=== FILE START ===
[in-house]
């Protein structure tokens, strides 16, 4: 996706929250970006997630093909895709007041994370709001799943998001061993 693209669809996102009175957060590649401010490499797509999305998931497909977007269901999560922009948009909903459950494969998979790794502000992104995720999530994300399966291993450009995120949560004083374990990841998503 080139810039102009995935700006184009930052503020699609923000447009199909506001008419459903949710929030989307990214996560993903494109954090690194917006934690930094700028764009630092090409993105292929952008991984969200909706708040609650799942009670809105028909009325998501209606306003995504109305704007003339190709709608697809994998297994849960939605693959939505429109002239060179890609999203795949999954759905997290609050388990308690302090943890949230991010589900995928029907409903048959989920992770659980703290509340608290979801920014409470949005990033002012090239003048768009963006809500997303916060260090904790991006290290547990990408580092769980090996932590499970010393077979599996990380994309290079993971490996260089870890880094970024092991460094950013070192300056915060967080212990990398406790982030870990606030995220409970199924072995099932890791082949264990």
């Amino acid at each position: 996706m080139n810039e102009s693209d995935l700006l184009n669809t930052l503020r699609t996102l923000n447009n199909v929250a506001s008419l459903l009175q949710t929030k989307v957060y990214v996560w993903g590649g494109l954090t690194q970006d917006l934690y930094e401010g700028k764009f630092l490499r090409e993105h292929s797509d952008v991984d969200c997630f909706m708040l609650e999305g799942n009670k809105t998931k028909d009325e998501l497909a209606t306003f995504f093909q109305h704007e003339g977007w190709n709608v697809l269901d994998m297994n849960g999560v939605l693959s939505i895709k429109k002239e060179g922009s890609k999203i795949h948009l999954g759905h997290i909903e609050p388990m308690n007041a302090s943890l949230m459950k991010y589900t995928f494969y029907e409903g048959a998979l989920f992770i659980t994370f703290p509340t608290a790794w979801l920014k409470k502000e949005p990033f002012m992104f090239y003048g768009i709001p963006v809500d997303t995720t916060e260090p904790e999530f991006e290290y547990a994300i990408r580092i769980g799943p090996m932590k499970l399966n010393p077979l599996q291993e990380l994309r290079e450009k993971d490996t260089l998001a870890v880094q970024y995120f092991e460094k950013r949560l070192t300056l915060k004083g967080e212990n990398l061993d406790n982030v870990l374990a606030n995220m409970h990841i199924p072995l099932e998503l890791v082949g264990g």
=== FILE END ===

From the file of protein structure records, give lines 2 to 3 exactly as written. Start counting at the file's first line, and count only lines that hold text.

């Protein structure tokens, strides 16, 4: 996706929250970006997630093909895709007041994370709001799943998001061993 693209669809996102009175957060590649401010490499797509999305998931497909977007269901999560922009948009909903459950494969998979790794502000992104995720999530994300399966291993450009995120949560004083374990990841998503 080139810039102009995935700006184009930052503020699609923000447009199909506001008419459903949710929030989307990214996560993903494109954090690194917006934690930094700028764009630092090409993105292929952008991984969200909706708040609650799942009670809105028909009325998501209606306003995504109305704007003339190709709608697809994998297994849960939605693959939505429109002239060179890609999203795949999954759905997290609050388990308690302090943890949230991010589900995928029907409903048959989920992770659980703290509340608290979801920014409470949005990033002012090239003048768009963006809500997303916060260090904790991006290290547990990408580092769980090996932590499970010393077979599996990380994309290079993971490996260089870890880094970024092991460094950013070192300056915060967080212990990398406790982030870990606030995220409970199924072995099932890791082949264990």
């Amino acid at each position: 996706m080139n810039e102009s693209d995935l700006l184009n669809t930052l503020r699609t996102l923000n447009n199909v929250a506001s008419l459903l009175q949710t929030k989307v957060y990214v996560w993903g590649g494109l954090t690194q970006d917006l934690y930094e401010g700028k764009f630092l490499r090409e993105h292929s797509d952008v991984d969200c997630f909706m708040l609650e999305g799942n009670k809105t998931k028909d009325e998501l497909a209606t306003f995504f093909q109305h704007e003339g977007w190709n709608v697809l269901d994998m297994n849960g999560v939605l693959s939505i895709k429109k002239e060179g922009s890609k999203i795949h948009l999954g759905h997290i909903e609050p388990m308690n007041a302090s943890l949230m459950k991010y589900t995928f494969y029907e409903g048959a998979l989920f992770i659980t994370f703290p509340t608290a790794w979801l920014k409470k502000e949005p990033f002012m992104f090239y003048g768009i709001p963006v809500d997303t995720t916060e260090p904790e999530f991006e290290y547990a994300i990408r580092i769980g799943p090996m932590k499970l399966n010393p077979l599996q291993e990380l994309r290079e450009k993971d490996t260089l998001a870890v880094q970024y995120f092991e460094k950013r949560l070192t300056l915060k004083g967080e212990n990398l061993d406790n982030v870990l374990a606030n995220m409970h990841i199924p072995l099932e998503l890791v082949g264990g």